Multiphase CFD benchmark of experimental critical heat flux data at PWR operating conditions
Multiphase Critical Heat Flux benchmark of experimental critical heat flux data at PWR operating conditions
Massachusetts Institute of Technology. Department of Nuclear Science and Engineering.
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Critical Heat Flux (CHF) in flow boiling represents the fundamental upper limit for thermal hydraulic performance of PWR fuel. Currently, the nuclear industry relies on expensive, prototypical experiments using electrically heated, full-height rod assemblies to determine the limit of the boiling crisis. The development of next-generation Multiphase Computational Fluid Dynamics (M-CFD) approaches for the prediction of CHF seeks to represent the detailed physics of the boiling process up to its critical condition, rather than estimating it from ad-hoc thresholds. In this work we evaluate the advancement in M-CFD boiling attained by the Consortium for Advanced Simulation of Light water reactors (CASL). The CASL approach builds off an industry-lab-university collaboration with individual validation of interfacial momentum closures and wall boiling models.The M-CFD simulations were implemented in the commercially available STAR-CCM+ software, and benchmarked against experimental observations of CHF collected at the University of Wisconsin by Duarte. In this work, 15 M-CFD simulations were completed. Boiling curves were generated for each test case. The modelled boiling characteristics were then compared to expected physical parameters to determine model accuracy. Structural spacers are the main driver of vapor accumulations leading to the breakdown of boiling heat transfer at CHF. Interestingly, M-CFD solutions indicate that the Departure from Nucleate Boiling (DNB) first occurs in areas not measured by the experimental thermal couples used to detect CHF, possibly resulting in a late experimental detection. Additionally, sensitivity studies are conducted for relevant model terms to understand their impact on CHF.Leveraging the results from this sensitivity study, it is suggested that improved predictions could 1) increase the turbulent dispersion at the wall to account for turbulence under-prediction and 2) increase the minimum bubble size limiter to reflect physically observed coalesced bubble sizes after departure. For future work, higher spatial resolution measurements for detecting DNB are suggested for better experimental CHF predictions. A fully mechanistic approach for modeling the heat flux partitioning and subsequent wall boiling in M-CFD is also needed to more effectively simulate the proper heat transfer mechanisms and boiling physics before CHF. It is the hope that through this work and further M-CFD heat transfer investigations that similar methods may be validated for CHF detection and streamline the fuel design process in the nuclear industry.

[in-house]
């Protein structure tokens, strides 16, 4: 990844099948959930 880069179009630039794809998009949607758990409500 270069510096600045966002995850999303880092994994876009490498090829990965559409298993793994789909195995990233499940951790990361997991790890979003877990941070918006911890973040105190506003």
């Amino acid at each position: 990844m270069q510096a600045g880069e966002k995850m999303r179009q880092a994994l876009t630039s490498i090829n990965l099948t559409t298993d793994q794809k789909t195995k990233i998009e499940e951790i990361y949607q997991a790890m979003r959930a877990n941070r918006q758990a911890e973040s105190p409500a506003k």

Thesis: S.M., Massachusetts Institute of Technology, Department of Nuclear Science and Engineering, May, 2020Cataloged from the official PDF of thesis.Includes bibliographical references (pages 85-89).
DepartmentMassachusetts Institute of Technology. Department of Nuclear Science and Engineering
Massachusetts Institute of Technology
Nuclear Science and Engineering.